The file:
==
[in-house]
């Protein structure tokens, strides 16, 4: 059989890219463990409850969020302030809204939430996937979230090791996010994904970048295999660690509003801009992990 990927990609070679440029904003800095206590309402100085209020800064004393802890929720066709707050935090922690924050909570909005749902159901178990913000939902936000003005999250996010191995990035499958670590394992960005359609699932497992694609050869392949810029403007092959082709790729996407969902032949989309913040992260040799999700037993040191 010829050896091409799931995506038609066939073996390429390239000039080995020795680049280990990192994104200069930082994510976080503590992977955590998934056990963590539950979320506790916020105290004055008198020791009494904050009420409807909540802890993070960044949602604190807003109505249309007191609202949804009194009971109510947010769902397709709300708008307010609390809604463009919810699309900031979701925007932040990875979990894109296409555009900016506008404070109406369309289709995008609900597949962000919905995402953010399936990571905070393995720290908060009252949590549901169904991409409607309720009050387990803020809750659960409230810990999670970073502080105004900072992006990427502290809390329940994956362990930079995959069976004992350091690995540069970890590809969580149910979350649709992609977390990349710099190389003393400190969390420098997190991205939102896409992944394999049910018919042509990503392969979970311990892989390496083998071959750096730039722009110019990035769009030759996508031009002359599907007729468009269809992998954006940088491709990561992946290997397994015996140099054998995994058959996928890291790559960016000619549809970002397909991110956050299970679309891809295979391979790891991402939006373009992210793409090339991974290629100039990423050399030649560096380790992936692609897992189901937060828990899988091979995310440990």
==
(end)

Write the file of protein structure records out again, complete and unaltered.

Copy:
[in-house]
């Protein structure tokens, strides 16, 4: 059989890219463990409850969020302030809204939430996937979230090791996010994904970048295999660690509003801009992990 990927990609070679440029904003800095206590309402100085209020800064004393802890929720066709707050935090922690924050909570909005749902159901178990913000939902936000003005999250996010191995990035499958670590394992960005359609699932497992694609050869392949810029403007092959082709790729996407969902032949989309913040992260040799999700037993040191 010829050896091409799931995506038609066939073996390429390239000039080995020795680049280990990192994104200069930082994510976080503590992977955590998934056990963590539950979320506790916020105290004055008198020791009494904050009420409807909540802890993070960044949602604190807003109505249309007191609202949804009194009971109510947010769902397709709300708008307010609390809604463009919810699309900031979701925007932040990875979990894109296409555009900016506008404070109406369309289709995008609900597949962000919905995402953010399936990571905070393995720290908060009252949590549901169904991409409607309720009050387990803020809750659960409230810990999670970073502080105004900072992006990427502290809390329940994956362990930079995959069976004992350091690995540069970890590809969580149910979350649709992609977390990349710099190389003393400190969390420098997190991205939102896409992944394999049910018919042509990503392969979970311990892989390496083998071959750096730039722009110019990035769009030759996508031009002359599907007729468009269809992998954006940088491709990561992946290997397994015996140099054998995994058959996928890291790559960016000619549809970002397909991110956050299970679309891809295979391979790891991402939006373009992210793409090339991974290629100039990423050399030649560096380790992936692609897992189901937060828990899988091979995310440990």